Success in Obscurity

With reference to my blog entry about composers writing specifically for recordings:

Art Jarvinen – a crazily creative Los Angeles composer whose music you would do well to check out – tells me about a late friend of his, Michael McCandless, who was part of a group of young composers at SUNY Buffalo who were writing pieces longer than 90 mintutes each. The reason was, not to imitate Morton Feldman as one might assume, but explicitly because 90 minutes couldn’t fit on a CD. It was their way, Jarvinen attests, of rejecting the commodification of music-as-CD, and insisting on the live experience. Jarvinen himself has a 24-hour piano piece (though he is releasing a one-disc version of it).

I can believe it. Anti-commercialism is a little-acknowledged motivation running through certain strands of music of the last 50 years. This was one not-too-widely-trumpeted impetus behind serialist music of the 1950s, or so Adorno fervently believed and Boulez seemed to confirm. Boulez championed a music so complex, so devoid of redundancy, that it defeated any attempt to hold on to it in memory, and Adorno took this as a rejection of the commercialisation, the “fetishism” of classical music, that had so vastly increased with the advent of recordings and piped-in background music. One aim of all that massive serialist complexity was to create a music that bourgeois music-lovers couldn’t smugly listen to on their home stereos the way they did Tchaikovsky. By 1955 (!), however, Adorno was already complaining that serialists had turned their back on this purity and were writing “masterpieces” ready for the culture museum.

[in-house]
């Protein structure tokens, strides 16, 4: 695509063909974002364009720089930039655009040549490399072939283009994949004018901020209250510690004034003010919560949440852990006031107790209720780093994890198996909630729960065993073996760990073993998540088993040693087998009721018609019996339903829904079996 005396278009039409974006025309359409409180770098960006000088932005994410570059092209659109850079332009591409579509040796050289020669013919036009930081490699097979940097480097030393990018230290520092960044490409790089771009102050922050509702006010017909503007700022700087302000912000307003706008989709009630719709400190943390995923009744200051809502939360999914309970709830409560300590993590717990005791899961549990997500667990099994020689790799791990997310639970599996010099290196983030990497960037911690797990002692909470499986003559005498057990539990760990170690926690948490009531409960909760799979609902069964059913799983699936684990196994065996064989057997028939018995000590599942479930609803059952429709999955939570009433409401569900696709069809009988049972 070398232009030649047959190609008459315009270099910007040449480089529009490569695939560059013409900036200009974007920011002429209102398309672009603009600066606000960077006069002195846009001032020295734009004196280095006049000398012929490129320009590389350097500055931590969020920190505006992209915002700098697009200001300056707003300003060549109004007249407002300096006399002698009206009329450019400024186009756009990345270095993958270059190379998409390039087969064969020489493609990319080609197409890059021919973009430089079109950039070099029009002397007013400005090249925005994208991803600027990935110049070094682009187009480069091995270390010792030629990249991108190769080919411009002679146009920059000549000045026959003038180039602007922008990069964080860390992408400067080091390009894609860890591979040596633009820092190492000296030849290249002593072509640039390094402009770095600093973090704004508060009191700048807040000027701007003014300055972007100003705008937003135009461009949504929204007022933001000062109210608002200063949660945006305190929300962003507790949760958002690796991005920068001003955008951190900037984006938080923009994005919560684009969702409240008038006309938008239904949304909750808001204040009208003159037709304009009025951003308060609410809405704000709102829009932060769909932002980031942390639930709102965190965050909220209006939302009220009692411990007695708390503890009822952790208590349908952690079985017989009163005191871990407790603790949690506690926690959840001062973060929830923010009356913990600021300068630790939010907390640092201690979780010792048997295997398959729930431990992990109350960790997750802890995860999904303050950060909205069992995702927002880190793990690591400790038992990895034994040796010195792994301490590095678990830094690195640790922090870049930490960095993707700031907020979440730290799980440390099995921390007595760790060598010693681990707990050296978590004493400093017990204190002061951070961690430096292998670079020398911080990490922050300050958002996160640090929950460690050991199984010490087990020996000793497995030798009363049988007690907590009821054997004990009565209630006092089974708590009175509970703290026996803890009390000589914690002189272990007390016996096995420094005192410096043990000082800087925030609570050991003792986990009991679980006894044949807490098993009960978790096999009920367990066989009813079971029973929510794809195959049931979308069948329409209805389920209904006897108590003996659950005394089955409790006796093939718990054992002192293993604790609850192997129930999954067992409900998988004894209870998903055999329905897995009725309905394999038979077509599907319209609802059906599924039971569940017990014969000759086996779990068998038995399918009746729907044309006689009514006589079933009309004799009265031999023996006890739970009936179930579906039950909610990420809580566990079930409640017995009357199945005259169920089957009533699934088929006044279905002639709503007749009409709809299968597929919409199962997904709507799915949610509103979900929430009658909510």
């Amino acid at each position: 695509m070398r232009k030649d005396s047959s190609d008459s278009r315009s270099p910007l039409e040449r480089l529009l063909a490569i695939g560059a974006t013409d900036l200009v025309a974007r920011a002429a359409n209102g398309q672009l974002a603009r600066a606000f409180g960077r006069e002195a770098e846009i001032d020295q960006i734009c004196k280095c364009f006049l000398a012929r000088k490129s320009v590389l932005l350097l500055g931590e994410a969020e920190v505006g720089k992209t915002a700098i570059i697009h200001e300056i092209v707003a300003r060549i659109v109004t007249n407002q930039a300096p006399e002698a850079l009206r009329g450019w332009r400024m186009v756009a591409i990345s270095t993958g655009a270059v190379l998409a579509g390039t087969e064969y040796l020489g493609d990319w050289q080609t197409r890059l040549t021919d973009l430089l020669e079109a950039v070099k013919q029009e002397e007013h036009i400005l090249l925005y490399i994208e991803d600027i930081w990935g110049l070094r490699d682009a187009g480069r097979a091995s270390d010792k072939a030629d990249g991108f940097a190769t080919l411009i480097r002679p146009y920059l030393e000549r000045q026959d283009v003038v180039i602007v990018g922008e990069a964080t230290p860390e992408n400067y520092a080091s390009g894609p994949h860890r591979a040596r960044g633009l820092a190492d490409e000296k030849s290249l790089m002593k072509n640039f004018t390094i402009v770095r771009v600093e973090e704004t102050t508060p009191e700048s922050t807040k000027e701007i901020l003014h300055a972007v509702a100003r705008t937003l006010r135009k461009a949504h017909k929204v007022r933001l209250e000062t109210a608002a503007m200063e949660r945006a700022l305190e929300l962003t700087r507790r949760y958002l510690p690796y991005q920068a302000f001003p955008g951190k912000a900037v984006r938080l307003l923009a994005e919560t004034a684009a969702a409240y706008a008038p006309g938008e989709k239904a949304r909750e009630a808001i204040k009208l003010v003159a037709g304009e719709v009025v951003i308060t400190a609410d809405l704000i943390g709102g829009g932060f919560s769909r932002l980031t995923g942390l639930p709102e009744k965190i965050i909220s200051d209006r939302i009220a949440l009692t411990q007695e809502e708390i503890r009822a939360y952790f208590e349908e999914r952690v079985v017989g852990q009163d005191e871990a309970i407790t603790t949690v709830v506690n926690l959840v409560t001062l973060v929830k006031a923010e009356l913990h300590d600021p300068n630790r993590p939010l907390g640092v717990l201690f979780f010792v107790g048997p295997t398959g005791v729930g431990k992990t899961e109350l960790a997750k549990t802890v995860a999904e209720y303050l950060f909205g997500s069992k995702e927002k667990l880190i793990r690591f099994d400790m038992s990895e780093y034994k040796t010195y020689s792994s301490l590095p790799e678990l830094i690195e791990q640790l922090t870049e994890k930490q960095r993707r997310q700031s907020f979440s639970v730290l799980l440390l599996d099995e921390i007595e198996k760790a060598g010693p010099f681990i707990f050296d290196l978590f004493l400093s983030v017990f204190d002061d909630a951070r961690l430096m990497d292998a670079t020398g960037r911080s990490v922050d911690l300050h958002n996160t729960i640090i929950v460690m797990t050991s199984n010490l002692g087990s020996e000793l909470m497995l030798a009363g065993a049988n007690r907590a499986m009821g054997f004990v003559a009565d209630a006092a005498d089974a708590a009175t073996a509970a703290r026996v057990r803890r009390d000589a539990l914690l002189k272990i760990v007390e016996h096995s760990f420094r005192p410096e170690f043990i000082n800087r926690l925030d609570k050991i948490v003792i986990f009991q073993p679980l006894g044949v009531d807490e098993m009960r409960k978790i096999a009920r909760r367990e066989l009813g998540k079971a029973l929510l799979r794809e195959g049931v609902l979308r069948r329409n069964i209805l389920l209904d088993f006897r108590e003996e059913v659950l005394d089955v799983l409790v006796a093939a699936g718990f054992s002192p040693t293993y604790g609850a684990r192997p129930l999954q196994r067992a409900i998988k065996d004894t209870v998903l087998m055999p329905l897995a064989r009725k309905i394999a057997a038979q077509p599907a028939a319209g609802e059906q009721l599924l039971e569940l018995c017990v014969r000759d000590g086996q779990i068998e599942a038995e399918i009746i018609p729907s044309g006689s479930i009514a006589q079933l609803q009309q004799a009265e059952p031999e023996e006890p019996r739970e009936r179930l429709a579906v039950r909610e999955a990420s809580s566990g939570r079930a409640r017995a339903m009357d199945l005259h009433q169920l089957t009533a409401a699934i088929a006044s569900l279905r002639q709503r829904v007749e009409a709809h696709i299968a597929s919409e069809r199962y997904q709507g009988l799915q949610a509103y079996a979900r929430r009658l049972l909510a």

The attitude persists in Downtown Manhattan today. Many composers resist labels and categorization of their music as a “cheap marketing ploy” – with the implication that wrapping up one’s music for public consumption is in itself a bad thing. We complain about the lack of commercial success for contemporary music, but a large swath of contemporary music has always pushed public success away with both hands – and in that respect, has been phenomenally successful.